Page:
HomeNewsNew genetic data supports zoonotic origin of Covid-19 pandemic

    New genetic data supports zoonotic origin of Covid-19 pandemic

    Staff members of the Wuhan Hygiene Emergency Response Team leave Huanan market in China's Hubei province, January 11, 2020.

    New genetic data is giving new life to the hypothesis of a zoonotic origin of the Covid-19 pandemic, documenting DNA traces of raccoon dogs, civets and other mammals in a market in the Chinese city of Wuhan. These animals may have served as intermediate hosts in the transfer of SARS-CoV-2 from bats to humans.

    The data was initially spotted on March 4 by French researcher Florence Débarre (CNRS) on the Gisaid international genomic database, but it was only a few days later that she realized their importance, as she told several newspapers. Posted online by researchers at the Chinese Center for Disease Control and Prevention (CDC) in late January, the sequences involved samples taken in early 2020 in Wuhan’s Huanan market. She shared her discovery with a group of virologists who had already analyzed clues suggesting that the pandemic originated from animal contamination at this market.

    As first reported by The Atlanticthey soon discovered matches with the genome of the raccoon dog, a small carnivorous mammal resembling a raccoon, sold for its fur and meat. Science also mentions the presence of DNA from civets and other mammals. This work has not yet been made public, nor has the raw data behind it. But the World Health Organization (WHO) was informed of its existence on March 12. The UN body convened a meeting on Tuesday, March 14 of the commission studying the origin of the pandemic (SAGO), attended by the Chinese researchers who had made an initial analysis.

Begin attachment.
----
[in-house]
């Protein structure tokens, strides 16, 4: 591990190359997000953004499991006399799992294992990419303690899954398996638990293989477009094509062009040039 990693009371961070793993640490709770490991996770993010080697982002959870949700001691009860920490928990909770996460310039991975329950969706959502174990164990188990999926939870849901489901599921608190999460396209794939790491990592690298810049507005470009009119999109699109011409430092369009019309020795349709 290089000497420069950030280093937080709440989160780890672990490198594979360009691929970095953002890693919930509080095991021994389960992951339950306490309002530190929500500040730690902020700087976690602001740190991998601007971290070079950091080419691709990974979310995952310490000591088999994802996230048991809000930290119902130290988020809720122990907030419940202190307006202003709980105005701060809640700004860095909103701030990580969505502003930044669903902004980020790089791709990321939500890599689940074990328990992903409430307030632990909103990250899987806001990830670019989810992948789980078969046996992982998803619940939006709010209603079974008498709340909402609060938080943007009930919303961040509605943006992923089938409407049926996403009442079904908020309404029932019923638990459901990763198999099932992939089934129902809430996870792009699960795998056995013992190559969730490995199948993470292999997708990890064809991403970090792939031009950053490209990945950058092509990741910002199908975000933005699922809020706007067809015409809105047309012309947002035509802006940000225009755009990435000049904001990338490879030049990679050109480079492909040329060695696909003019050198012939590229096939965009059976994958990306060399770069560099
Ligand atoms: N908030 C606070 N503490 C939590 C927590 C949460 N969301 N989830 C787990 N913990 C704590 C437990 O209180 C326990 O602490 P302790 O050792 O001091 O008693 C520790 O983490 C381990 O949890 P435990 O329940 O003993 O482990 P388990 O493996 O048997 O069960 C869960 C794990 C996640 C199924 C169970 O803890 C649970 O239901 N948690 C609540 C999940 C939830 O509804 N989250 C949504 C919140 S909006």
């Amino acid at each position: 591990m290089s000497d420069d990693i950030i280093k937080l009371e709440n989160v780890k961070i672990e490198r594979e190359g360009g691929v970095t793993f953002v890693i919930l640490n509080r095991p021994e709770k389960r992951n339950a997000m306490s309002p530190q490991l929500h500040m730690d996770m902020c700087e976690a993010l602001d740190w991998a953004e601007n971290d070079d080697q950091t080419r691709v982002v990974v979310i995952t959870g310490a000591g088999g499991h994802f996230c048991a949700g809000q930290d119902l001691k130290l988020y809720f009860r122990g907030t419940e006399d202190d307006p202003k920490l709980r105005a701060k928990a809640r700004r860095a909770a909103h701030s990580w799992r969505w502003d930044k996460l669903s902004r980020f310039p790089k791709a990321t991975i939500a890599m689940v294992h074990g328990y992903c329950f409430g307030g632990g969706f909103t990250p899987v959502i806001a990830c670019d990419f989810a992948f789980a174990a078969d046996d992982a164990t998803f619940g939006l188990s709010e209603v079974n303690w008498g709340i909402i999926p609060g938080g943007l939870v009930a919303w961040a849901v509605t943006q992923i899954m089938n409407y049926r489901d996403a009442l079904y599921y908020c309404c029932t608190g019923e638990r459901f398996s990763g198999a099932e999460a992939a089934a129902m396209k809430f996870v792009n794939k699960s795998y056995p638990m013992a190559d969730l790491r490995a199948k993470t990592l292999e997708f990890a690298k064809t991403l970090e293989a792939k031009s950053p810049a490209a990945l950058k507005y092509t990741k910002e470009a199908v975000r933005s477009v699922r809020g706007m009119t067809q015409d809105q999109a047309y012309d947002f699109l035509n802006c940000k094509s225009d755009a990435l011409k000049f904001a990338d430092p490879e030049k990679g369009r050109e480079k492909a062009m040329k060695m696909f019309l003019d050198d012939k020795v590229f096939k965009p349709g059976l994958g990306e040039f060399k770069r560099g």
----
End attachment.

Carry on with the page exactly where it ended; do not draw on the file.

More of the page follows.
George Gao (Chinese Academy of Sciences, ex-CDC) had mentioned the data in February 2022 in a non-peer-reviewed manuscript that concluded that Huanan market was not the origin of the pandemic but a distributor of it – supporting the official Chinese line that the virus had a foreign origin. The article states that the virus was not detected “in any of the samples covering 18 animal species in the market.” It is still awaiting publication in a Nature journal which requires the raw data to be made available. This may have been the motivation for putting these sequences online in Gisaid. The Chinese team removed them after the SAGO meeting.

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    Is the new data likely to put an end to the intense debate between the supporters of a zoonotic origin and those who believe in a leak from one of the laboratories studying the coronavirus in Wuhan is possible? Débarre did not wish to comment until the report she is working on with her colleagues is finalized. Michael Worobey (University of Arizona), who has collaborated on several studies pointing to the Wuhan market as the epicenter of the pandemic, also said he was waiting for their “forthcoming” publication to go into detail. Kristian Andersen (Scripps Research, La Jolla, California), who is also working on this report and has co-authored several papers ruling out a laboratory leak as the origin – called on his Chinese colleagues to make the Gisaid sequences available again and to collaborate on their analysis.

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